Set on the broad Derwent River and founded in 1804, Tasmaniaís capital is Australiaís most charming city - packed with history and unique attractions. Make sure, however, you allow time to explore beyond the city limits with one of the many scenic day trips.
Start your Hobart sightseeing around the waterfront at Sullivans Cove. This area offers restaurants, an array of fishing and sailing boats at Victoria and Constitution docks, the Maritime Museum of Tasmania and the acclaimed Tasmanian Museum and Art Gallery.
With lively Saturday market and 1830s warehouses containing dozens of shops, cafes and craft galleries, nearby Salamanca Place and Salamanca Square are a must. One of the newer attractions here is Antarctic Adventure, a fascinating interactive centre dedicated to all matters Antarctic. From here take a walk up Kellys Steps to explore Battery Point, a charming old suburb thatís packed with Georgian houses and churches, quaint cottages, cafes and atmosphere. You can also visit the Narryna Heritage Museum and the 1818 Signal Station.
There are plenty of shopping opportunities in the City Centre, but donít miss a ghost tour of the old Penitentiary Chapel, a peek inside the beautiful 1837 Theatre Royal, and a visit to the State Library of Tasmania. And the tranquil Royal Tasmanian Botanic Gardens, overlooking the river, are just a short walk away.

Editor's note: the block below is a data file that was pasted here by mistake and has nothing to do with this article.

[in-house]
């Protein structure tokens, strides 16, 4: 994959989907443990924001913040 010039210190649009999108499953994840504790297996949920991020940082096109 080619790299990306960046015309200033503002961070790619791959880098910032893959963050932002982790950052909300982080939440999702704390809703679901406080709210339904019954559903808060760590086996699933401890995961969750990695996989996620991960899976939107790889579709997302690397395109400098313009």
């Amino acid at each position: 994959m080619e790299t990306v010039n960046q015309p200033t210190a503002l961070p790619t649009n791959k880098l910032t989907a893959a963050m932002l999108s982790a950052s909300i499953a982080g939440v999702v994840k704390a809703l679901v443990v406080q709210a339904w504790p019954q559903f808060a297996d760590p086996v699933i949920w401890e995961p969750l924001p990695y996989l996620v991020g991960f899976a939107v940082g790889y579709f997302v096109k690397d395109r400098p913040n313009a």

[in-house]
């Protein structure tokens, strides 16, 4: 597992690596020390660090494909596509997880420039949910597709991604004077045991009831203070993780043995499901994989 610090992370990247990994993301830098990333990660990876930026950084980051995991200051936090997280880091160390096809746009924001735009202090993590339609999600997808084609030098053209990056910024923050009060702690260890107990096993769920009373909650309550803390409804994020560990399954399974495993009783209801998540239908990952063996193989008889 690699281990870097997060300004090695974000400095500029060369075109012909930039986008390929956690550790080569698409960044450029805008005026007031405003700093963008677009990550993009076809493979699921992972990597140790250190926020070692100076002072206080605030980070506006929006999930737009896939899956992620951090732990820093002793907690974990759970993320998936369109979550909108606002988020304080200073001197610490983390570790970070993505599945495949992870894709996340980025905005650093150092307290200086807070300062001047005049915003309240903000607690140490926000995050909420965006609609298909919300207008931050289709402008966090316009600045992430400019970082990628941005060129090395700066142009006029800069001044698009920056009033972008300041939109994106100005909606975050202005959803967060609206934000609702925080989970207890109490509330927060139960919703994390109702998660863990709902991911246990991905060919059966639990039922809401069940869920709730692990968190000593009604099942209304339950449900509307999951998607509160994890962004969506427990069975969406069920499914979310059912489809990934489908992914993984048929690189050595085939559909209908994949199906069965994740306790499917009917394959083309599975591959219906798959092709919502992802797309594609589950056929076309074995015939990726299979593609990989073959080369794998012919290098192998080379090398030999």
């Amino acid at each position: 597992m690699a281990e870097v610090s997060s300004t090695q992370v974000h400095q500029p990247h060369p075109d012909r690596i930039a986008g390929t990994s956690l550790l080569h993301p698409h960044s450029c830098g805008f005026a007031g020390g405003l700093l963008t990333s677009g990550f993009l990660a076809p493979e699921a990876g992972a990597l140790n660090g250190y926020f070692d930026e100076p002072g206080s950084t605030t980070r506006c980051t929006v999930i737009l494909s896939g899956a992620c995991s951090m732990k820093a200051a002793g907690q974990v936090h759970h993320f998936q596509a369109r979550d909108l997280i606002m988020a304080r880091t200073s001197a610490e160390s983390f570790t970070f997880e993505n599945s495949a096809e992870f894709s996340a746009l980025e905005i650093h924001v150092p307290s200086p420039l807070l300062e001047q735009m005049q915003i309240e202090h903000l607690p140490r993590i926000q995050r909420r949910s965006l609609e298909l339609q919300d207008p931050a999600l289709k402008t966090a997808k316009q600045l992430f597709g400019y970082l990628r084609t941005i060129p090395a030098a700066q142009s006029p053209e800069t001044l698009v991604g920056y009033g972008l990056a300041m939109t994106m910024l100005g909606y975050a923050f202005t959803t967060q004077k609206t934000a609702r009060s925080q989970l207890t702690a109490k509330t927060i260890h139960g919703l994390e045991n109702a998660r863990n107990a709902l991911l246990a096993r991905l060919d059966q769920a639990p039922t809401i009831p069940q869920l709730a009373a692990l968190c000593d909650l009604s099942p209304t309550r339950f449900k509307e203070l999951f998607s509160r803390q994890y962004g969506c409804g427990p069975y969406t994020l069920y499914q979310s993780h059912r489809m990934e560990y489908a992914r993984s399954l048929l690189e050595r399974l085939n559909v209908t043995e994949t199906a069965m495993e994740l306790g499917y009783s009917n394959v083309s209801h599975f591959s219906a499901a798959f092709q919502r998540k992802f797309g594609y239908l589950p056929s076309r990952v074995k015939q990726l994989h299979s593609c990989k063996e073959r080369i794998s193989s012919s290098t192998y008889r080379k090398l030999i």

A cruise on the Derwent is highly recommended and other options include tours of the famous Cascade Brewery and the Cadbury Chocolate Factory. The 20 minute drive to 1270 metre high Mount Wellington is another must. From this imposing windswept peak thereís a superb panorama of the city, river and surrounding countryside.
And as far as dining and entertainment go, Hobart offers some excellent restaurants, the Wrest Point Casino and a good variety of theatrical and musical performances.
Some of Tasmaniaís most historic settlements lie in the Midlands, north of Hobart. Take the Heritage Highway to Brighton, home of the Bonorong Park Wildlife Centre, then through the charming old villages of Pontville and Kempton.
Continue to Oatlands, with its arts and crafts shops and historic buildings - the Court House, Gaol and 1836 Callington Mill. Next stop is Ross; home of the excellent Tasmanian Wool Centre, while nearby Campbell Town offers Georgian buildings and the Heritage Highway Museum, which traces the regionís fascinating history.
Drive east to Sorell and follow the Arthur Highway to Eaglehawk Neck - part of the Tasman National Park, featuring dramatic coastal attractions such as Tasman Arch and Devils Kitchen.
Once on the Tasman Peninsula, stop off at Taranna to visit the Tasmanian Devil Park before continuing to the Port Arthur Historic Site - Tasmaniaís most popular tourist attraction. Youíll need plenty of time to see this old convict settlement, dating from 1830 and including the impressive Visitor Centre, sandstone prison buildings and a collection of cottages. Other options are a cruise to the Isle of the Dead and the scary Historic Ghost Tour!
Where to Stay
Time required: 2 -3 days recommended.